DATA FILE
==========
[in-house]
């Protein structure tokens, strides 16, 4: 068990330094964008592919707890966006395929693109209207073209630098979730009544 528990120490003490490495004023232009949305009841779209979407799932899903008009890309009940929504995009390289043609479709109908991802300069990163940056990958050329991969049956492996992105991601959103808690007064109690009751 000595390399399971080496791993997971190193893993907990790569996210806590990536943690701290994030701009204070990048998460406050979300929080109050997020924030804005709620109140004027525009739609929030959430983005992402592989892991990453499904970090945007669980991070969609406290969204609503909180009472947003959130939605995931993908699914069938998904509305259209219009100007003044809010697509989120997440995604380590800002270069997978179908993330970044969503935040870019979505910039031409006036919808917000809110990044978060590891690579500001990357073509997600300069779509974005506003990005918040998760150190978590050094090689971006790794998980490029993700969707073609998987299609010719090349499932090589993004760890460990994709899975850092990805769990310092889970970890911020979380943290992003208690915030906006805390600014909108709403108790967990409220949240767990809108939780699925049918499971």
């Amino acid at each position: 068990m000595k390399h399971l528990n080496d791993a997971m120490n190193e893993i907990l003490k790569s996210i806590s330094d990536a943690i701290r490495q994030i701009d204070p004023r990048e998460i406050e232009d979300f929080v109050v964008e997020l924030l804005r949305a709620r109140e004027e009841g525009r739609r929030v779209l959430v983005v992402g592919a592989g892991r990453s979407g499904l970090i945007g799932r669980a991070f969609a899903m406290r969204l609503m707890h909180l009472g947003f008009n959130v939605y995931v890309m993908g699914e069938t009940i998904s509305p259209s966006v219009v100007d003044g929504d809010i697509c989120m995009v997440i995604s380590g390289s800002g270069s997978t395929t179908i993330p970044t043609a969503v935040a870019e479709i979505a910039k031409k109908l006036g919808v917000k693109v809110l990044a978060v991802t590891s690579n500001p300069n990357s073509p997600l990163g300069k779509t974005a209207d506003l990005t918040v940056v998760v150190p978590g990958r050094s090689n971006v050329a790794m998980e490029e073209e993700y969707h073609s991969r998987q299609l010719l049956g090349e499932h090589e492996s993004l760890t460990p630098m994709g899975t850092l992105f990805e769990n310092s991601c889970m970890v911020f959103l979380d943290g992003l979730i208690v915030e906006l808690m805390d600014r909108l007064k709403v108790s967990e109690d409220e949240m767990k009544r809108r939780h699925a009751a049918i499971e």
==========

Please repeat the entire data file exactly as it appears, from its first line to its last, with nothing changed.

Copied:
[in-house]
């Protein structure tokens, strides 16, 4: 068990330094964008592919707890966006395929693109209207073209630098979730009544 528990120490003490490495004023232009949305009841779209979407799932899903008009890309009940929504995009390289043609479709109908991802300069990163940056990958050329991969049956492996992105991601959103808690007064109690009751 000595390399399971080496791993997971190193893993907990790569996210806590990536943690701290994030701009204070990048998460406050979300929080109050997020924030804005709620109140004027525009739609929030959430983005992402592989892991990453499904970090945007669980991070969609406290969204609503909180009472947003959130939605995931993908699914069938998904509305259209219009100007003044809010697509989120997440995604380590800002270069997978179908993330970044969503935040870019979505910039031409006036919808917000809110990044978060590891690579500001990357073509997600300069779509974005506003990005918040998760150190978590050094090689971006790794998980490029993700969707073609998987299609010719090349499932090589993004760890460990994709899975850092990805769990310092889970970890911020979380943290992003208690915030906006805390600014909108709403108790967990409220949240767990809108939780699925049918499971």
């Amino acid at each position: 068990m000595k390399h399971l528990n080496d791993a997971m120490n190193e893993i907990l003490k790569s996210i806590s330094d990536a943690i701290r490495q994030i701009d204070p004023r990048e998460i406050e232009d979300f929080v109050v964008e997020l924030l804005r949305a709620r109140e004027e009841g525009r739609r929030v779209l959430v983005v992402g592919a592989g892991r990453s979407g499904l970090i945007g799932r669980a991070f969609a899903m406290r969204l609503m707890h909180l009472g947003f008009n959130v939605y995931v890309m993908g699914e069938t009940i998904s509305p259209s966006v219009v100007d003044g929504d809010i697509c989120m995009v997440i995604s380590g390289s800002g270069s997978t395929t179908i993330p970044t043609a969503v935040a870019e479709i979505a910039k031409k109908l006036g919808v917000k693109v809110l990044a978060v991802t590891s690579n500001p300069n990357s073509p997600l990163g300069k779509t974005a209207d506003l990005t918040v940056v998760v150190p978590g990958r050094s090689n971006v050329a790794m998980e490029e073209e993700y969707h073609s991969r998987q299609l010719l049956g090349e499932h090589e492996s993004l760890t460990p630098m994709g899975t850092l992105f990805e769990n310092s991601c889970m970890v911020f959103l979380d943290g992003l979730i208690v915030e906006l808690m805390d600014r909108l007064k709403v108790s967990e109690d409220e949240m767990k009544r809108r939780h699925a009751a049918i499971e």